Over the years, I have witnessed more marriages than I can count. Most of them young couples, in love and idealistic. But I always wonder, “do they know what they are promising?” Granted, I did not really know what priesthood would ask of me when I was ordained but still the marriage vows contain some challenging realities: for better or for WORSE, in good times and in BAD, in SICKNESS and in health, until DEATH do us part. What has really touched my heart is watching many of you deal with the worse part, the bad times, particularly as it relates to sickness. And I am sure it was the good times, the healthy times, and the lively times, that motivate you to care for your spouse as they decline.
For those of you who care for a spouse with memory loss, you have a special place in my heart and prayers. The frank truth is that it is hard to care for someone who know longer recognizes you and who can test the patience of a saint. But you do it. And you do it with great affection.
The initial stage of Dementia can be very confusing. You are not sure what is going on, is my spouse just cantankerous, impatient, angry or just plain old mean? And once you know what you are dealing with, the real challenges start. As the process worsens, many caregivers, spouses, find themselves frustrated, impatient and angry. Be gentle with yourself as you adjust to a whole new reality. The roadmap through is not a straight line, there are many twists and turns, U-turns and dead ends to face. Most of all realize that the way your spouse is behaving or talking is not directed at you. They simply can no longer articulate what they feel or want. They get frustrated easily. Just commit yourself to respond with kindness, no matter how harsh the words become. It’s not about you.
There are good strategies and management tools that you can use to help slow the decline in your spouse and ways to make them feel secure and safe. But eventually, even those will stop working. What can help is to remember that the person who no longer really knows you is the same person who loved you through life, whom you shared many happy times together, overcame many challenges, and held your hand through times of uncertainty.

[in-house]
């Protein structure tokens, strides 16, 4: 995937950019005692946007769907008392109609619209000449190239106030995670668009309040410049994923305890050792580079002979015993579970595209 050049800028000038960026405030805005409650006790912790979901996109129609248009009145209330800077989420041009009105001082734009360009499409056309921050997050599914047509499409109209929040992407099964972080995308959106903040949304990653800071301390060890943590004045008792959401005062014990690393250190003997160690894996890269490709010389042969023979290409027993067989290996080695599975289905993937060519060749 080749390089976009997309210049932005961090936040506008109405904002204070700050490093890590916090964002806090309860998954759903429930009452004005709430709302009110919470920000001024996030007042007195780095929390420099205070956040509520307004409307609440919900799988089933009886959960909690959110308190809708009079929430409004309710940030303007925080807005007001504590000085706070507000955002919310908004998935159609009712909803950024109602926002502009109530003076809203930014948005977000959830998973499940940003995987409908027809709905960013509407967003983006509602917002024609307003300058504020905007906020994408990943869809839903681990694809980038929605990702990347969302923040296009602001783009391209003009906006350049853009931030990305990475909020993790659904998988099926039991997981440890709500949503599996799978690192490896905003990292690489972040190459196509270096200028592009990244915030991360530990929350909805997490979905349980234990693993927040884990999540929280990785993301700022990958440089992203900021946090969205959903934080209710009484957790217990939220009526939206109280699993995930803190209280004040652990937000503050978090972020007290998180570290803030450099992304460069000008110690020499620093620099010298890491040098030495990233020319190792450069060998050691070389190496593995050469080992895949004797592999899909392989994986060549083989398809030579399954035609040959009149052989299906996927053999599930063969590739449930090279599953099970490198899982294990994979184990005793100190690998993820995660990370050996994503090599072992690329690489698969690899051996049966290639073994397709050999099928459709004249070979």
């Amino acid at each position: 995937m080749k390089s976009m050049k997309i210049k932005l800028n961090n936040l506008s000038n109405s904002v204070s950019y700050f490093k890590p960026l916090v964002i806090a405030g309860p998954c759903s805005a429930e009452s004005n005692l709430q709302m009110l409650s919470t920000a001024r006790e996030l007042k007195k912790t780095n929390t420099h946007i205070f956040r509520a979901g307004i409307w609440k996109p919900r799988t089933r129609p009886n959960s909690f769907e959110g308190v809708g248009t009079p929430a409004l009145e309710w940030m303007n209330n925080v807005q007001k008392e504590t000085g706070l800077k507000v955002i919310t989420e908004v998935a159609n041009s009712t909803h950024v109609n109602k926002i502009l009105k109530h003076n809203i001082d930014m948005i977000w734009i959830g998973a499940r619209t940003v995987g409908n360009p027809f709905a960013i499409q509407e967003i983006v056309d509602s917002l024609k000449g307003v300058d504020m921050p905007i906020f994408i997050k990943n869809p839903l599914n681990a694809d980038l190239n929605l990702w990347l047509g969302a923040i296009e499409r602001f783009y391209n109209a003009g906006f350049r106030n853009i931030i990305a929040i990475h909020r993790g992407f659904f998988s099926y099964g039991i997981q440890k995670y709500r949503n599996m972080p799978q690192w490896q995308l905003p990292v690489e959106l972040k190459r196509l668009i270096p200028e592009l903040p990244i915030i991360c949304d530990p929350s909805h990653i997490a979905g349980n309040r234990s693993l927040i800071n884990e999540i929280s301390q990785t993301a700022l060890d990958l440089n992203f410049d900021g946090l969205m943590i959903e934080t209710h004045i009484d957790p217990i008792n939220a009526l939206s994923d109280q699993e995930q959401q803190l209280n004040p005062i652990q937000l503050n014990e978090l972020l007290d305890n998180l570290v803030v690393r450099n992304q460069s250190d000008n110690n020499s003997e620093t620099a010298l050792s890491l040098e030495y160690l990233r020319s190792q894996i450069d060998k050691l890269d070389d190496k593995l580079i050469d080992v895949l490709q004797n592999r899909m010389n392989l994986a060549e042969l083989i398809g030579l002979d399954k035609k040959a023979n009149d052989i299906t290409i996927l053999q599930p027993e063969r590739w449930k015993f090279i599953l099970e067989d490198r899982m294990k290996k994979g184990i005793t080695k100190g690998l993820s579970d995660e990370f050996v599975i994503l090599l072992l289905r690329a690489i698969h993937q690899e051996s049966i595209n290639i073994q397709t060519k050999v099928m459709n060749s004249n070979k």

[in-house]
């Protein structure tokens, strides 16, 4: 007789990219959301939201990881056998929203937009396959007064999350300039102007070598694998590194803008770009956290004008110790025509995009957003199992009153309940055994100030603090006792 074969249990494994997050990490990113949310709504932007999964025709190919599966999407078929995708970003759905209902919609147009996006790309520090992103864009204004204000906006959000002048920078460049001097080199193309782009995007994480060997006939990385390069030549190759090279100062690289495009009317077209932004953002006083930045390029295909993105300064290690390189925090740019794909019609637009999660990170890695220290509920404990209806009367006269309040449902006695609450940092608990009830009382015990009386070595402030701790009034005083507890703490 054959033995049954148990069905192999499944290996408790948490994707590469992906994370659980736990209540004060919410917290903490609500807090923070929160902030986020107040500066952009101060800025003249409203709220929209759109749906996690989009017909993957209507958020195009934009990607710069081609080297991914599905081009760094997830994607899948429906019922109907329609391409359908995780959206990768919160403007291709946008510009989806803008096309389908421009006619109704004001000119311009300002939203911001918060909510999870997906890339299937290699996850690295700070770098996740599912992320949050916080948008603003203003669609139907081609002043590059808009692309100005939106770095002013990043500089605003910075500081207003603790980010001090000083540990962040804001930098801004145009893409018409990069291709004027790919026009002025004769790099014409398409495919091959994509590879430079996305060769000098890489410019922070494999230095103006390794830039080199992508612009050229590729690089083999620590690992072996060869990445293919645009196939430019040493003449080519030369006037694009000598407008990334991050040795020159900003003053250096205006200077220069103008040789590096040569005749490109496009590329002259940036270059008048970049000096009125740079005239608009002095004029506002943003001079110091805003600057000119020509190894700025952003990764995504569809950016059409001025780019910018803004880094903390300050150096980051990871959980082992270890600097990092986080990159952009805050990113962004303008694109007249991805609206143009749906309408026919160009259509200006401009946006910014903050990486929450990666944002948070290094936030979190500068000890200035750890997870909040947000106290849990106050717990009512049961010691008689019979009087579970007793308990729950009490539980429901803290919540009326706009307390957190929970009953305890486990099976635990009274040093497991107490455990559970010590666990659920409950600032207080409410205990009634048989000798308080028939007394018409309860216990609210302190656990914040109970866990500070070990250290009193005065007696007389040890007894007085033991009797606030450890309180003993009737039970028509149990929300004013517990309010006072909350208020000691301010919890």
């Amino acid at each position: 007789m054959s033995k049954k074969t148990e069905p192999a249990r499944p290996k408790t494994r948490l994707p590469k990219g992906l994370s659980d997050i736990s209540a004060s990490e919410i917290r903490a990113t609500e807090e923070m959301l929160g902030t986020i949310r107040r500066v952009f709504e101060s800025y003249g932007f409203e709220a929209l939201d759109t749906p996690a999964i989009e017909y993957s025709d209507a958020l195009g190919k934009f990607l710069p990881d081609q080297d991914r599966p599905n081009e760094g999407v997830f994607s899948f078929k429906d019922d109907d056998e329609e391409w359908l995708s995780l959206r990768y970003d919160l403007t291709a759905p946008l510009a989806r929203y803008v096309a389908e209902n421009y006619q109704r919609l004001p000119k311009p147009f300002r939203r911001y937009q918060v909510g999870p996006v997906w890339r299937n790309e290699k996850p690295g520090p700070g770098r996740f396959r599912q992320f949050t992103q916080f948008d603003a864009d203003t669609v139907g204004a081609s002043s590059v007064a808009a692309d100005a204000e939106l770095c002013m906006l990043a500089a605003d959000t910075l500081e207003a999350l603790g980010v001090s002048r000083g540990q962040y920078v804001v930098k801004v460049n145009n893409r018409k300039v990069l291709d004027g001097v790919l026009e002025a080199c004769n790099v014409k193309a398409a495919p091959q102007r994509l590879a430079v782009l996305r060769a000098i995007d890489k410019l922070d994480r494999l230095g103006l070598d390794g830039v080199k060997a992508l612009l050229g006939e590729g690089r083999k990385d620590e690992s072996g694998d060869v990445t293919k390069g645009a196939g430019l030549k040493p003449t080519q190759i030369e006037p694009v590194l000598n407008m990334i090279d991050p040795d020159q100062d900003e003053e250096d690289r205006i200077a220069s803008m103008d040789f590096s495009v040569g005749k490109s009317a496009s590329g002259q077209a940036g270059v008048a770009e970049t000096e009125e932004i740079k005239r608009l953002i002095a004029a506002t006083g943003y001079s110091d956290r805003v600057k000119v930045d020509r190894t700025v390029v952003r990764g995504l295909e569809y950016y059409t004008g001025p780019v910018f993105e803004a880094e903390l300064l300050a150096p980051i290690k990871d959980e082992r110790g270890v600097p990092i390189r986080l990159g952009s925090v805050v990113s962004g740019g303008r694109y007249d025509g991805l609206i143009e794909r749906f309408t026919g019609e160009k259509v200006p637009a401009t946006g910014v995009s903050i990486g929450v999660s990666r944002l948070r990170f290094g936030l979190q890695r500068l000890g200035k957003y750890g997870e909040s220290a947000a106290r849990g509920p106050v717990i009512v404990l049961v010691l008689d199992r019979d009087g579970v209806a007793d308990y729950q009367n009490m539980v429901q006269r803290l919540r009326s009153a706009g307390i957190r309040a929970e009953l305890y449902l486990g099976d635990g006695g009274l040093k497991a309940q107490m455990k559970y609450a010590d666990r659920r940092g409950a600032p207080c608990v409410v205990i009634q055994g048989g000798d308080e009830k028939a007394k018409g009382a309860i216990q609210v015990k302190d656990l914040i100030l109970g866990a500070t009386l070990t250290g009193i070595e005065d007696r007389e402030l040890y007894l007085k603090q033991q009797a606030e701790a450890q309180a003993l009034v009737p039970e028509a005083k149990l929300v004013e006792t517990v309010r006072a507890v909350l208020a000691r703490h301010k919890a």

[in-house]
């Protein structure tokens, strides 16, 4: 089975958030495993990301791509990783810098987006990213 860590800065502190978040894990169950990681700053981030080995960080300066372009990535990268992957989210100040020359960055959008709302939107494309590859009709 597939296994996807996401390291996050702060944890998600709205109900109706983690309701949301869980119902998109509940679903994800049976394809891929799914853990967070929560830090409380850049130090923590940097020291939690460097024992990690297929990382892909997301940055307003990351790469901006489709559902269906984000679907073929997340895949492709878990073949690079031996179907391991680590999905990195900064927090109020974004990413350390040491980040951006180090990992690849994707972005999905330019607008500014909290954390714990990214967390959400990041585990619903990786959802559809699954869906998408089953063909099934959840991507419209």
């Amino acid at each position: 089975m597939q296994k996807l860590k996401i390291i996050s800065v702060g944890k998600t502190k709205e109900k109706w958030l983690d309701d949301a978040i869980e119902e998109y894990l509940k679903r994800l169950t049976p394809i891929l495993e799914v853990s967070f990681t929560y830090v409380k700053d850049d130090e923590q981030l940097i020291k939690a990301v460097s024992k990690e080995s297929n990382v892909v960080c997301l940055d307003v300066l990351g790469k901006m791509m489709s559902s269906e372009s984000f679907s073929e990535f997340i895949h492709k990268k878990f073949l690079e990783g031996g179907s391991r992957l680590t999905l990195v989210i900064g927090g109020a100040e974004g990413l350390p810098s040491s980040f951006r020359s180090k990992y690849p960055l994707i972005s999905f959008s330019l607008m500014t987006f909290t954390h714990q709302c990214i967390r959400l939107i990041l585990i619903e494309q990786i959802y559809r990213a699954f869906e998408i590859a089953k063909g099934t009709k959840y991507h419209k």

Also give yourself a break. Use the help that is available that can give you some respite from being a fulltime caregiver. Don’t feel guilty about that. Try to maintain your social connections even if they are not as often as you would normally have. That will be important for afterwards. And for some, a person with dementia can become more than you can handle; that is why there are Memory Care Homes that can take over when you simply cannot do it any longer, or your health is starting to decline or weaken. I certainly believe that home is the best place but that is not always possible in some cases. (For those Care Homes in SCW, we visit them weekly and bring the Eucharist, celebrate Mass monthly and give the Sacrament of the Sick.) Most of all, keep a good sense of humor about you. So often those with memory loss say the outrageous, off the wall and out of the blue things that are often humorous to the rest of us.
These are the “worst” of times. But the love that you have and the promises you made are still binding. This love takes on a different shape and requires different ways of expressing it. It is also a time of sacrificial love. The kind of love with which Jesus laid down his life for all of us. You are now being asked to lay down your life for your spouse. And when I witness that kind of love, I better understand the love God has for us.
Then comes the “Death Do Us Part” moment. Sudden death brings its own shock and disorientation but the long slow decline, especially into cognitive decline, requires a marathon runner’s dedication. And when it is over, when the “till death do us part” arrives it leaves a tremendous void and adjustments must be made as you have been a fulltime caregiver for a long time. Love yourself enough to process the loss and that will greatly assist in that adjustment process. So, avail yourself to a Grief Support Process to find the healing and strength you need.
“For as Long as You Both Shall Live”, I have said those words countless times at countless weddings. May your love for your spouse be just that, no matter what condition living takes. Afterall, we really get to see and understand what authentic love looks like and what form it takes in the worst of times, in the sickness times, and the bad times. And when you really think about it the worst of times are really the best of times since you get to care for the one who cared for you.
Fr. John B.BACK TO LIST